Ransom contracted to serve as surety on a bid bond and on a payment and performance bond submitted to the government by A. Marvin Company Diversified, Inc. (Marvin), the lowest bidder on a contract to rehabilitate housing units located at Edwards Air Force Base, California. Marvin's bid was approximately $1.7 million lower than the government's estimate of the performance cost plus profit. See id. at 264. Consequently, the government requested, by telephone, that Marvin confirm the bid price. Marvin did so by letter to the procuring contract officer (CO). The CO then made a written request for either confirmation of the bid or notification if Marvin made a mistake in the bid. Marvin reported an error of $496,324. Two weeks later Marvin informed the government that the error was only $396,440, and requested the bid be increased by that amount. Id. at 264-65. The Judge Advocate concluded that clear and convincing evidence supported a determination of bona fide error. However, he ruled that clear and convincing evidence of the intended amount of the bid was lacking. Accordingly, Marvin was given an opportunity to withdraw its bid, but was not allowed to amend it. Marvin responded that it would perform the contract for the originally submitted bid price. Ransom did not receive any correspondence concerning the bid error. Id. at 265.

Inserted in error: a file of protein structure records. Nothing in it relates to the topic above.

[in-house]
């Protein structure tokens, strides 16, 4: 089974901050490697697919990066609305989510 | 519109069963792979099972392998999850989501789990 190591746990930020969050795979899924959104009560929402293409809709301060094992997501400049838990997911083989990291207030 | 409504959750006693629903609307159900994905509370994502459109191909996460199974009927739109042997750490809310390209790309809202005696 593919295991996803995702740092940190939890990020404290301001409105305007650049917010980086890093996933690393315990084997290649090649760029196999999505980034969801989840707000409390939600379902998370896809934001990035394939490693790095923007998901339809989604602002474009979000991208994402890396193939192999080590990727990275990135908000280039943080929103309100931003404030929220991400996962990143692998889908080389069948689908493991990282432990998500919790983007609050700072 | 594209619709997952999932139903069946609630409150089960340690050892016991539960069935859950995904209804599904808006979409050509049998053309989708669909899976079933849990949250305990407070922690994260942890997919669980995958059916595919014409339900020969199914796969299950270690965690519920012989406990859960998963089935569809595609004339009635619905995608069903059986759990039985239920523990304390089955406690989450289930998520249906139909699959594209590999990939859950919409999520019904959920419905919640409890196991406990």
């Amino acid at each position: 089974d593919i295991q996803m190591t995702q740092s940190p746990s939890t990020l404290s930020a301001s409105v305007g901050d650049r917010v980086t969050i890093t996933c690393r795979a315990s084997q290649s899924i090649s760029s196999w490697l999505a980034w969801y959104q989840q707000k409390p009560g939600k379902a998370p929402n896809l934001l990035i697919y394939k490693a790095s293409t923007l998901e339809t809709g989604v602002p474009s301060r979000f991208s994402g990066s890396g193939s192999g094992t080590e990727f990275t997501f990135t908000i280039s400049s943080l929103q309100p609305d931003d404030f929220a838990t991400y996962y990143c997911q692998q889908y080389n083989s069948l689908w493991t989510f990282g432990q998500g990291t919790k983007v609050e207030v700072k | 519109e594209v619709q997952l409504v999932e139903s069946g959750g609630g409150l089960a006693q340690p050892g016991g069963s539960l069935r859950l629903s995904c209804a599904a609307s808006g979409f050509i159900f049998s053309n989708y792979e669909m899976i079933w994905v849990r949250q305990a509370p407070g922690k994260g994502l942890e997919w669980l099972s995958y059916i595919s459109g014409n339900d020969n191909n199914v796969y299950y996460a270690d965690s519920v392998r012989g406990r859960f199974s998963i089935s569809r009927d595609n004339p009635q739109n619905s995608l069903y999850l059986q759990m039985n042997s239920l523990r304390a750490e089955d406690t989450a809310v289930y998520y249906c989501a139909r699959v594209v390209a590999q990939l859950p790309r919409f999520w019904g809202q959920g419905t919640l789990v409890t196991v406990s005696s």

Marvin was awarded the contract on September 25, 1980. Id. Marvin received progress payments through June 8, 1981. On July 24, 1981, Ransom was notified by the government that it was concerned about default by Marvin. See id. at 266. Marvin's right to perform under the contract was terminated September 8, 1981, and the contract was terminated for default on October 26, 1981. Ransom executed a takeover agreement to complete the contract. Id.